The W Hotel also known as Hotel Vela designed by the architect Ricardo Bofill absolutely lives up to its name as it looks like a sail blowing in the wind. Some people also refer to it as a fish rather than a sail though. The colour of the outer skin of the building reflects the sky and the Mediterranean sea so that it integrates perfectly into the landscape. In the tail of the fish or where the sail is bent the amazing suites of the Hotel are located and therefor of course offer the best views of Barcelona. All in all an interesting and really impressive building in the skyline of the city.
Las Arenas on Plaça Espanya is when you have a closer look not a regular shopping center as it is build inside a former bullfighting arena. Barcelona has always been characterized by a special sensitivity and respect towards its past (cultural, historical, architectural). Las Arenas is the perfect example for that because it unites architectural historical reverence with technological innovation. The ornate, moorish-looking circular facade of the original remained but in the inside the architect Richard Rogers inserted a colourful circus of leisure in an atrium criss-crossed by escalators, walkways and huge structural elements. Did you know? Barcelona has been the epicenter of the anti-bullfighting movement, so when the architects first started working on the project the building was already abandoned, covered in graffiti and trees where growing inside.
Let us show you another one of the architecture secrets of Barcelona: The CCB first opened its doors in 1993 as a center that organizes debates, exhibitions, festivals, book readings and much more. Located in a former charity house, Albert Viaplana and Helio Piñón redesigned the building in an effort to match the past with the future of the house. They achieved this by changing only one of the sides of the inner courtyard with a modern glass wall that reflects the old wall. Also the top floor of the CCB provides both an observation deck and a reflection of the city in a stunning metaphor of the center’s function.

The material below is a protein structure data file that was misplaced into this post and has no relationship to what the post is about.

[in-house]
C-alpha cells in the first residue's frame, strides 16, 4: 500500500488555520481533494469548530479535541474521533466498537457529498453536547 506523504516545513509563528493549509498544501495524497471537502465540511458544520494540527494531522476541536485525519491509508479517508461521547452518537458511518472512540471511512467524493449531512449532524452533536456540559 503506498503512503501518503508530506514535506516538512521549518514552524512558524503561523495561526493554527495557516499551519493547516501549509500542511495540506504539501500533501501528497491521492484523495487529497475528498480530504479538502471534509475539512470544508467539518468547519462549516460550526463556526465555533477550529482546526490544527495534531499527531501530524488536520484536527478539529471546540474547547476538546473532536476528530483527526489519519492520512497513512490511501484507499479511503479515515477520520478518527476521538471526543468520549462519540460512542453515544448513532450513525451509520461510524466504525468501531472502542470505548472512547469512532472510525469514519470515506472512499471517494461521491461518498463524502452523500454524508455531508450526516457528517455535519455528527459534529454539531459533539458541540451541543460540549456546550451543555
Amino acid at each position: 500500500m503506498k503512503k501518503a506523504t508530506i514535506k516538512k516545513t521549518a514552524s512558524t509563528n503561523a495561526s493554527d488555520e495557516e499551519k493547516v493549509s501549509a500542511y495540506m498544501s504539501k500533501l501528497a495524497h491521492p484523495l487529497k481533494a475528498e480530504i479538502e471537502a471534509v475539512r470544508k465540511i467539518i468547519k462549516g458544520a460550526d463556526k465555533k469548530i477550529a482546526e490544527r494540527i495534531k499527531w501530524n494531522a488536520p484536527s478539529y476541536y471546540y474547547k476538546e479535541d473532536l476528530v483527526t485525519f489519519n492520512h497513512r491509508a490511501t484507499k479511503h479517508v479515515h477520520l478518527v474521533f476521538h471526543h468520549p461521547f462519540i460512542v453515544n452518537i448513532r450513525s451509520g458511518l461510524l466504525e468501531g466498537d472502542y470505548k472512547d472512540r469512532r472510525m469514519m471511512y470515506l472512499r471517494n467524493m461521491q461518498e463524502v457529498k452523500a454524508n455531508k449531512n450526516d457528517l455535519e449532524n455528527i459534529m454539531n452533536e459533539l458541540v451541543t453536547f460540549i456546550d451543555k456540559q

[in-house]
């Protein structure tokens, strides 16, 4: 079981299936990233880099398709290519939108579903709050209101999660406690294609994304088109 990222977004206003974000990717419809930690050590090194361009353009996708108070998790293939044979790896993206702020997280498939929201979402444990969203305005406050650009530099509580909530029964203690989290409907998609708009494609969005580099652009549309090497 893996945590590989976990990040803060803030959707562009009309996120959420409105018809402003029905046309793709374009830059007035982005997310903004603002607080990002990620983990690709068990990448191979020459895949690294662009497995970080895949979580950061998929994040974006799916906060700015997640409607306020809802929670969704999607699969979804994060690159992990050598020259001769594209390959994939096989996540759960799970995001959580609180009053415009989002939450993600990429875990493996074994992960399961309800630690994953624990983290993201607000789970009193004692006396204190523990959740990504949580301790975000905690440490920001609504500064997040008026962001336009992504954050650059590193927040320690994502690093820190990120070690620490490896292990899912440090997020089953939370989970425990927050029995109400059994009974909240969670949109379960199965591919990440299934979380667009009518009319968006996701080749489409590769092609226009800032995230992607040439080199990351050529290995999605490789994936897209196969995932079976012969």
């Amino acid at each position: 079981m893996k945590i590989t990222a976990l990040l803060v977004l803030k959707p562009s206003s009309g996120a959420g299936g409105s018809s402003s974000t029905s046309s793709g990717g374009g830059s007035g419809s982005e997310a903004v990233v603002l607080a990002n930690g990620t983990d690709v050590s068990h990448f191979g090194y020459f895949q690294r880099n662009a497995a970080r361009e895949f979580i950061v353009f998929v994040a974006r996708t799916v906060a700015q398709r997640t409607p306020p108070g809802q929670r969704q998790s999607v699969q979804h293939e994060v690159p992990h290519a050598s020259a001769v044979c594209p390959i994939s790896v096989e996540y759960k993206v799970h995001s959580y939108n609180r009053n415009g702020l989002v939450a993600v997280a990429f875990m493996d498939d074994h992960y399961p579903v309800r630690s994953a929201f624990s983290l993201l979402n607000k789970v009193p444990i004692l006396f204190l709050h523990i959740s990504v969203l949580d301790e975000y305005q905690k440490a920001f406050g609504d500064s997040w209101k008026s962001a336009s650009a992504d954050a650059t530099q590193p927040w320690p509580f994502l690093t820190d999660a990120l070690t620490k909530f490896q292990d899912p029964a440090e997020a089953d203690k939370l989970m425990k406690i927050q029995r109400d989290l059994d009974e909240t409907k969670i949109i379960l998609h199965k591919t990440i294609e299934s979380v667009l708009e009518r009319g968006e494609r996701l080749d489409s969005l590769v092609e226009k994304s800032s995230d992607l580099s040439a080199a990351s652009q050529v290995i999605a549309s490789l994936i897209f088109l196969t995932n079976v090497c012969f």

Of course you wouldn’t consider the Sagrada Familia one of the architecture secrets of Barcelona but still there are some things about the construction that might be surprising. The towers of the church for example each have a special meaning. The tower above the apse, crowned by a star represents the Virgin Mary while the 12 towers around it stand for the twelve Apostles. In the middle of the church there is the tower dedicated to Jesus Christ and around it are four towers representing the Gospels (the books containing the life and teaching of Jesus) All of the Sagrada Familia is being build in logical structures, forms and geometries inspired by nature, with light and colour also playing a central role.
Maybe one of the best hidden architecture secrets of Barcelona is the abandoned metro station “Gaudí”. Located down Avenida Gaudí near the Sagrada Familia the Gaudí station was build around 1968 to make a connection between the lines L2 and L5. The station is completely finished and can still be seen from the Sagrada Familia – Hospital de Sant Pau line in both directions. Passengers say they saw shadows and shapes of ghosts, even the ghost of the famous architect Antoni Gaudí which is why now commercial scary metro tours venture through it. The metro station nowadays also often is used for advertisement, especially during the christmas season. Alltogether there are 12 abandoned stations like this one in Barcelona.
We hope you enjoyed reading through our list of architecture secrets of Barcelona and might even have been surprised by most of them.
Do you know any other architectural secrets? Just let us know in the comments below.